• over 10mSv per 2 consecutive periods of 3 months in the case of an NEW; or
      • is significantly greater than the "normal" value (exceeding 0.5 mSv for 2 consecutive periods of 3 months) for the individual concerned or for the group of workers who are engaged in similar activities, as in the case of a Radiation User or the general public. (See section 3.7 for details)

5.3.2 TLD-Good Practices

The individual radiation worker must:

  • take good care of their assigned monitor at all times;
  • wear the monitor at all times during working hours. The badge may be worn either at the wrist as a bracelet or on the finger as a ring and finally at the head/neck area or chest height as a whole body monitor. Where protective clothing such as a lead apron is worn, the badge must be placed under the protective clothing since its function is to record the radiation reaching the body, not the radiation reaching the protective clothing;
  • guard the badge as a personal monitor, issued to a named individual. Under no circumstances should the badge be loaned to another person;
  • take care that the badge is not dropped or accidentally placed in a position where it could be exposed to a level of radiation higher than the ambient level;
  • take care that the badge is not accidentally splashed or otherwise contaminated by a radioactive liquid;
  • take care that, outside working hours, the monitor is stored in a safe place which is well away from any radiation source and from any source of intense heat such as a radiator; and
  • report any problems with the monitor to the Monitoring Supervisor or to the RSO.

See Appendix G for more details.

5.3.3 TLD-Limitations

Personnel monitoring, of the type described in the preceding paragraphs is a satisfactory general indicator of the whole-body dose arising from external sources of penetrating radiation such as X- and gamma-rays. However, the system has some important limitations:

  1. the badge reading can be interpreted in terms of a whole-body dose only if the ambient radiation is penetrating, i.e., photons in the MeV energy range, or at least several hundred keV; and isotropic i.e., either the radiation comes from several directions or the radiation worker changes his orientation frequently with respect to the source of radiation. If these conditions are not met, then the badge reading represents only the dose to superficial tissues and/or to part of the body such as the front of the trunk;
  2. the badge does not record any additional dose received by the extremities and/or face and neck in some procedures;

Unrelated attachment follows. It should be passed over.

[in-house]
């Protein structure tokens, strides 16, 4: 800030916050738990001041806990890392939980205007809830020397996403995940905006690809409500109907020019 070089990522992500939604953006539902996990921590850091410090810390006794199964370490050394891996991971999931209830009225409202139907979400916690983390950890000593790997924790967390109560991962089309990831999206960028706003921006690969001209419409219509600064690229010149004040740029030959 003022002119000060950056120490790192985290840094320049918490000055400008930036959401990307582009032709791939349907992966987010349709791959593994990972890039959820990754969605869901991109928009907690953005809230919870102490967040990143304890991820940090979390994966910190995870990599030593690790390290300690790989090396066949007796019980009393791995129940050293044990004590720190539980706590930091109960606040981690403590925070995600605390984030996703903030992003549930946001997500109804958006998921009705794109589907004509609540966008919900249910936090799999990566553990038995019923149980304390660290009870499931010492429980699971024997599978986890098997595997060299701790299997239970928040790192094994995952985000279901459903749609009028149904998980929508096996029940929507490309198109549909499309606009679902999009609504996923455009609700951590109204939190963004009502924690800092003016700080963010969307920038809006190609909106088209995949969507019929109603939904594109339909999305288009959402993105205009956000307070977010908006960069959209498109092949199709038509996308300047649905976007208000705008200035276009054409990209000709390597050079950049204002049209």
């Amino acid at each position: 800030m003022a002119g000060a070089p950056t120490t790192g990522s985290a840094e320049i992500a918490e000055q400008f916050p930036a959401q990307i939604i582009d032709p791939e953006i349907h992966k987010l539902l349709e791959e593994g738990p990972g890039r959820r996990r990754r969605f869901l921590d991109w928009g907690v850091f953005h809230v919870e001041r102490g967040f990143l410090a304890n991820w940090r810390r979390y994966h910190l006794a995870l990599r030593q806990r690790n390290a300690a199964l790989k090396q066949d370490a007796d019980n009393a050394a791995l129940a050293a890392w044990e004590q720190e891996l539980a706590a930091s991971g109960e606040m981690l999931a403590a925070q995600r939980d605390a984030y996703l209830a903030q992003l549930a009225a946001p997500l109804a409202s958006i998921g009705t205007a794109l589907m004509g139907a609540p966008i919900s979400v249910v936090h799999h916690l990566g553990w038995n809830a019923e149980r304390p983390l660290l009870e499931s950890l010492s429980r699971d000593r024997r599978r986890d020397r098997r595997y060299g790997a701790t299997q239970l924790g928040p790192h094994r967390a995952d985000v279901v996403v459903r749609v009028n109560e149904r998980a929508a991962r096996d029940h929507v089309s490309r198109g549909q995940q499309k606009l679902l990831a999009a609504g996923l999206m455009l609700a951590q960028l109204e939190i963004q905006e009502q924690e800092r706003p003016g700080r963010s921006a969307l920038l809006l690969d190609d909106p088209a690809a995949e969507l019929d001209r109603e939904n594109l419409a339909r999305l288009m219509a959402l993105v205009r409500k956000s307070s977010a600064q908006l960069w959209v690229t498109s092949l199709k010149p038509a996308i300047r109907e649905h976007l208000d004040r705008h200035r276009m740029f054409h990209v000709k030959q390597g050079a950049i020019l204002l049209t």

3. the badge does not record doses due to low-energy-particles such as those from tritium(H-3), carbon-14(C-14) and sulphur-35(S-35);
  4. the 3-monthly cycle may be too long for individuals whose work carries a higher-than-average risk of radiation exposure; and
  5. the badge does not record internal exposure arising from ingestion, inhalation or injection of radioactive materials.

The first limitation (1) cannot be overcome. Each situation must be assessed to determine what the badge reading represents. In most cases, the badge reading is so low that it is of no importance whether it represents a whole-body or a partial-body dose.

Limitations 2 and 4 may be overcome by the use of monthly monitors or monitors such as TLD "finger badges" or pen-type pocket dosimeters. Arrangements for the issue of these monitors may be made through the Radiation Safety Officer. Monitoring of this type is usually considered as "Technique Monitoring" i.e., it is carried out as a special investigation to determine the relationship between the badge reading and the dose received by other parts of the body.

Limitation 3 can only be resolved by the purchase of special monitors, which are sensitive to low-energies; this comes under the heading of "Area Monitoring". Limitation 5 is overcome to some extent by the use of bioassay procedures as discussed in Section 5.5.

5.3.4 TLD-Extremity Monitors

Radiation workers who may handle more than 50 MBq of phosphorus-32 (P-32), strontium-89 (Sr-89), strontium-90 (Sr-90) or yttrium-90 (Y-90) are required to wear an extremity TLD as a ring badge in addition to the whole body TLD. The National Dosimetry Service (NDS) also supplies the extremity TLDs and for additional information on extremity TLD personnel monitoring contact the RSO.

5.3.5 Neutron Monitors

Radiation workers who may be exposed externally to neutrons (i.e. for unshielded neutron sources in excess of 20 GBq) are required to wear a special "neutron" badge in addition to the ordinary TLD badge. The National Dosimetry Service (NDS) also supplies the neutron monitor. However, users should be aware that the present neutron badge is somewhat unsatisfactory and the safety of the staff will depend on a thorough area survey (using a calibrated neutron survey meter) combined with good working practices. Further details on neutron personnel monitoring may be obtained from the RSO.



Portable monitors, suitable for measuring contamination arising from the type of radionuclide stored or used in that laboratory must be available. This should be used regularly to monitor accessible surfaces on benches, walls, floors and equipment, whenever there is a possibility that a liquid radioisotope has been splashed or spilled. The monitor should also be used on exposed skin surfaces and clothes of radiation workers when procedures involving the manipulation of significant activities of radionuclides are completed.